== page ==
In an earlier post, I suggested that the role of short-term mission trips could be to both spread the gospel and see participants grow in spiritual maturity. There is nothing opposite or exclusive about the two ideas. The key as a leader, though, is to remember that your job is to lead towards both ends. Let’s look at how we can intentionally address both of these roles.
How do we equip our teams to make the biggest possible impact on the mission field? Clearly, our first job is to determine the ministry activity in partnership with the field worker. You will probably have a little dance that goes something like this:
You: “How can our mission team help you and your ministry?”
Field worker: “Well, what are you good at? What do you want to do?”
You: “We don’t totally have a team together yet, we are exploring. But we want
to do whatever you guys need.”
Field worker: “Well, why don’t we see who signs up and we can see what you
guys want to do.”
And that circle could go on and on and on…Depending on the field worker, you may need to ask some investigative questions about what they are working on and their vision. Then simply brainstorm some ideas of how your team could integrate into what is already happening.
Once the ministry activity is set, don’t jump straight into preparing for it. Remember to learn about the culture first. A couple of years ago, I worked with a group that was going to Ecuador and was going to help teach seminars at a family conference. The subjects were provided by the Ecuadorian pastor, but they had to take real care to make sure they taught from an Ecuadorian viewpoint and not an American angle. For example, one couple taught on financial stewardship. For Americans, stewardship means using our excess in the right ways. But for the typical Ecuadorian coming to their seminar, the issue was not about wasting the excess but about using the little the best way possible. Their preparation took a lot of work and research, but it was a real blessing on the field! Another way of doing this is to both ensure your team knows how to share the gospel (don’t take it for granted!) and that they can share it in a culturally relevant way. This may mean learning to share the gospel in terms of honor and shame rather than guilt and righteousness.
Another key to bridging a culture gap so that the gospel can be shared effectively is through language learning. You would be surprised how often I hear people protest learning a new language by saying things like, “What can I learn that could actually help? I’m just not good at languages! They’ll understand that I’m an American and only speak English. But I’ll always have an interpreter.” I’m not saying you have to learn the gospel in another language. But I am saying that sharing the gospel is going to require more than just putting propositional truths out there for the person to accept. Let’s be honest, what reason does someone in Cambodia have to believe you, a foreigner?! Learning a few simple phrases and common greetings will go a long ways towards opening ears to hear the gospel.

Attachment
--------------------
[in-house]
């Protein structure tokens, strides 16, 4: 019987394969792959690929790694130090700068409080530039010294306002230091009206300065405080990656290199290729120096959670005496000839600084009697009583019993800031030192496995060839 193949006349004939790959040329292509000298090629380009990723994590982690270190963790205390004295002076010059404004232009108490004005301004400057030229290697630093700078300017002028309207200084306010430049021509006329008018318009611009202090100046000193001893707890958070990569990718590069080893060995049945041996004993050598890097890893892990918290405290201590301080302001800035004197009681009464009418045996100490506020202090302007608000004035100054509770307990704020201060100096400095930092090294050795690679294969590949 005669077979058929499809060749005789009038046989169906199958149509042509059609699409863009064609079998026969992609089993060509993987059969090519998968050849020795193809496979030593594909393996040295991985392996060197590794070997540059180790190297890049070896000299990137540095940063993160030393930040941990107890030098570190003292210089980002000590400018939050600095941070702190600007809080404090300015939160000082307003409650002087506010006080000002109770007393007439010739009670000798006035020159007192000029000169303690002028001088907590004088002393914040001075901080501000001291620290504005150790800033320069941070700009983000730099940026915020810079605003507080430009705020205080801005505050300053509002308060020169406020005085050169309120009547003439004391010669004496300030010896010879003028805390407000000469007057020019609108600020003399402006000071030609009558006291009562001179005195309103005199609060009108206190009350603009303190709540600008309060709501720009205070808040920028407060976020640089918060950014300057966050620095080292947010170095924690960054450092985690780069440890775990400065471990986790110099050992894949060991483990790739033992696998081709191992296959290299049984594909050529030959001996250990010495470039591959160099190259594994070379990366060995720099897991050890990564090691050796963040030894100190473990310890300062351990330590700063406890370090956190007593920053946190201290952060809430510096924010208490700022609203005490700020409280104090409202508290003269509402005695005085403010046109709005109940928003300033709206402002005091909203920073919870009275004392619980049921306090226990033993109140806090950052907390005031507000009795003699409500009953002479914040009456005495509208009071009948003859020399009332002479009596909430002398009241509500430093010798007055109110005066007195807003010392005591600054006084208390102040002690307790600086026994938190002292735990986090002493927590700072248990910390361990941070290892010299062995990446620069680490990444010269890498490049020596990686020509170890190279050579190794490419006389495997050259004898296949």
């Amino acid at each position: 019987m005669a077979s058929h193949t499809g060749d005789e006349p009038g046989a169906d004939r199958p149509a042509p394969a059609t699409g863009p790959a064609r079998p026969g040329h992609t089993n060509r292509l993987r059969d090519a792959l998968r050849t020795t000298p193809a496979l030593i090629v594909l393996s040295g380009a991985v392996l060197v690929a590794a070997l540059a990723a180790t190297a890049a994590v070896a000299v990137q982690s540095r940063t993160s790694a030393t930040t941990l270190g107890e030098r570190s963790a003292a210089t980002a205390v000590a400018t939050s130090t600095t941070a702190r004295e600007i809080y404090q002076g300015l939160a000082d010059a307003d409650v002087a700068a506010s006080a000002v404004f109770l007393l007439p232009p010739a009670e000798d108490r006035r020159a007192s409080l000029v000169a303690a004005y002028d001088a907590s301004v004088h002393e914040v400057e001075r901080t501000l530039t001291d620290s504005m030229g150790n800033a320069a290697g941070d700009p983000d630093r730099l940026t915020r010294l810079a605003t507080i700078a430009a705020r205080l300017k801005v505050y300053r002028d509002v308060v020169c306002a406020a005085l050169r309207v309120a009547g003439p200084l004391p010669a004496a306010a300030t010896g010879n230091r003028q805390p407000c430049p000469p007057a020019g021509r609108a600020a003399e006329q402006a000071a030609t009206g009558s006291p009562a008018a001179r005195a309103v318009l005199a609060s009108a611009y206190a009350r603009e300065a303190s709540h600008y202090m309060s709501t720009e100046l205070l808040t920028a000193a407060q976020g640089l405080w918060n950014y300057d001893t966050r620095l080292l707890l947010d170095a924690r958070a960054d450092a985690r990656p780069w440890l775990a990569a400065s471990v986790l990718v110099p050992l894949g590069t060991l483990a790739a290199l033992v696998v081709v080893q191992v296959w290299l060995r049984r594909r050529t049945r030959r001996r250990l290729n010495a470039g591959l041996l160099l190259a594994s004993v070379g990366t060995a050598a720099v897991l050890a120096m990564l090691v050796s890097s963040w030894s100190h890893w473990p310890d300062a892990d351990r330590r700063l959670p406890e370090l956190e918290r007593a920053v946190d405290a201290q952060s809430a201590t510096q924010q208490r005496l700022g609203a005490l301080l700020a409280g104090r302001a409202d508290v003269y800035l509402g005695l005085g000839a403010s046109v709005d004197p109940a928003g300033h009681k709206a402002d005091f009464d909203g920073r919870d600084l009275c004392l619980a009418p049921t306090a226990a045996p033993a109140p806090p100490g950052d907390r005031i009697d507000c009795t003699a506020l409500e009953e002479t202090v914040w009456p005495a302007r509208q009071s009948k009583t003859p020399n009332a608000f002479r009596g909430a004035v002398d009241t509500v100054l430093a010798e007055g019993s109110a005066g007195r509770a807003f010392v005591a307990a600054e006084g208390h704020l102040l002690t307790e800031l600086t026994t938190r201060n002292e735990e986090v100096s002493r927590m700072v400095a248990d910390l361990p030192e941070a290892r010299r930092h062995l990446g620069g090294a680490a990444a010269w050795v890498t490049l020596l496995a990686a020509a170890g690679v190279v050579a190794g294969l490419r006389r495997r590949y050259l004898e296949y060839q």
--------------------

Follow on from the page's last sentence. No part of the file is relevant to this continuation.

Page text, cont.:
Don’t get so caught up in preparations that you forget to pray. John 15:5 tells us that we can do nothing apart from Jesus. No matter how hard we prepare, no matter how good our presentation is, if Jesus isn’t at the center it will not be fruitful. I’d rather have my team spend 5 minutes praying and 10 preparing than 15 minutes preparing and no time praying.
Finally, encourage everyone to learn to tell their testimony. Very few things are as powerful as our own story. Not everyone can preach, but anyone can tell their story. We encourage people to answer three questions: 1) What was I like before I met Jesus? 2) How did I become a follower of Jesus and what does it mean to be one? 3) What is God doing in your life now? Be sure that your team practices giving their testimony before the trip. We want to make them culturally relevant by doing a few simple things like 1) removing slang, 2) using ages instead of grade levels, and 3) removing “Christianese” like “asked Jesus into my heart.” But that takes practice. Another way of making your testimony relevant is to tailor it towards the needs of others. This could mean emphasizing the assurance of salvation through Jesus, for example. On one trip, I had a stay-at-home mom ask me about what she should share with the women. I advised her to talk about the significance she finds in God’s calling. Her life isn’t just laundry, cooking, cleaning, and taking kids places, but a calling from God in which she finds deep significance and even connection to the Almighty God who created her.
These are just a few ways to lead a team towards an effective and dynamic field ministry. I pray that they help you. Next week I will post on leading intentionally towards the discipleship of your team. As always, please post your comments or email your thoughts and questions to me at email@example.com.